Asian Economies To Grow 5.5%, Short-Term Risks Seen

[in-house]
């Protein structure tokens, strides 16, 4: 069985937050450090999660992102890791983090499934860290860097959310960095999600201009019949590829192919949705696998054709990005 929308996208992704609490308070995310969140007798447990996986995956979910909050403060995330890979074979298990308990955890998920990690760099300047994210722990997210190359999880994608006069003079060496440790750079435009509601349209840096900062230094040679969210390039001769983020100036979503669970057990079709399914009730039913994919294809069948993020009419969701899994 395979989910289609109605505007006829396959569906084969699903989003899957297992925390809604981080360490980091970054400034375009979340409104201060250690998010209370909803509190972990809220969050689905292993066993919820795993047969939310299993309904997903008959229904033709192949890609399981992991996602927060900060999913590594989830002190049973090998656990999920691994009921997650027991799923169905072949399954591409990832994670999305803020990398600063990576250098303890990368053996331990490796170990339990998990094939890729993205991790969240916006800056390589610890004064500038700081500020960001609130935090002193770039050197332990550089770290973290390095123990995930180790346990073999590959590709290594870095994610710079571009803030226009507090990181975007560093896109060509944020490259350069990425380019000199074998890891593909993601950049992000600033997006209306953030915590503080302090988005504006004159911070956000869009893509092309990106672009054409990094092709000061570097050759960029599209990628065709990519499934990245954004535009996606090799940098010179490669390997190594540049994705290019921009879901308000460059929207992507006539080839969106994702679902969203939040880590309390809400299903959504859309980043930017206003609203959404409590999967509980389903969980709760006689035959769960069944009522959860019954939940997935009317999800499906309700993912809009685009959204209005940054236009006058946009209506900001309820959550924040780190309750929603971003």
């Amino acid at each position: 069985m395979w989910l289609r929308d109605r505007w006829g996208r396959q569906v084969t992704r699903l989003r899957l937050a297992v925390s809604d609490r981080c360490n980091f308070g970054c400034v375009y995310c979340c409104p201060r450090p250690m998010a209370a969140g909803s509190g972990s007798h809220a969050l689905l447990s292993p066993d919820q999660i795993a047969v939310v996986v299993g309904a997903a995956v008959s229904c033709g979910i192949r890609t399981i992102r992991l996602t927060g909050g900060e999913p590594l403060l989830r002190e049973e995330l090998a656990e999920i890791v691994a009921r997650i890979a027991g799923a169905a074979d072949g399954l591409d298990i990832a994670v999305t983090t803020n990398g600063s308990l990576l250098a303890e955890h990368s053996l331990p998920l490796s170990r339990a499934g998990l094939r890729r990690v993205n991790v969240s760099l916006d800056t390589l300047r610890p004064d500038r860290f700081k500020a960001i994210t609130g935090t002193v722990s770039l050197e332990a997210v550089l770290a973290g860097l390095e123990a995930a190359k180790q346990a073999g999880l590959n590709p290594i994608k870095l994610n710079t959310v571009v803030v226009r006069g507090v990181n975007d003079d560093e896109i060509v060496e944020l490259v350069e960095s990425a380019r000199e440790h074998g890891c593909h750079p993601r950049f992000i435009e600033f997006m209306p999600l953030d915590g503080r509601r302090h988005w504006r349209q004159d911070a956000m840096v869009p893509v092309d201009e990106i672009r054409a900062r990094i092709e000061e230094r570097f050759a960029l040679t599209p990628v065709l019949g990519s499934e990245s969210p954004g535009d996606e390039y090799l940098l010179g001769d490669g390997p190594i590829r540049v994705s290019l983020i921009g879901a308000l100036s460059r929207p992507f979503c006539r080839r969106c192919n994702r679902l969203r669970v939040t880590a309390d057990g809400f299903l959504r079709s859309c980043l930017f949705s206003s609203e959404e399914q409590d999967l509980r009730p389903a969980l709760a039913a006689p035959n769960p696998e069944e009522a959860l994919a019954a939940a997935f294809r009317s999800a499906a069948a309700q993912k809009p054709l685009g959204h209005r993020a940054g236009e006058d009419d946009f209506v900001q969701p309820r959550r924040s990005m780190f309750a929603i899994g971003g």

By Agence France-Presse Asia-Pacific economies are expected to grow faster than other regions in the next five years but expansion could be disrupted in the short term, a report by the Economist Intelligence Unit (EIU) said Aug. 25. In its latest projections, EIU predicted that gross domestic product (GDP) in the Asia-Australasia region excluding Japan will enjoy the fastest average annual expansion rate of 5.5% in 2003-2007 compared with other areas. But the performance will be a shadow of the growth experienced before the 1997-1998 Asian financial crisis, the EIU said. In the near term, the projected improvement in the region's performance is due to the brighter outlook for the global economy, particularly that of the U.S., which is a major market for Asia's export-dependent economies, it said. However, a number of risks threaten to halt Asia's upward momentum, the EIU said. These include a resurgence of the Severe Acute Respiratory Syndrome (SARS) epidemic, a slowdown in U.S. consumer spending and continued sluggishness in Organization for Economic Cooperation and Development (OECD) members, it said. "World economic performance has improved in recent weeks . . . nevertheless, there remain serious problems in some of the world's largest economies, and our upgraded forecasts still suggest that the OECD will take until late 2004 to reach even a trend pace of growth," the EIU said. Copyright Agence France-Presse, 2003

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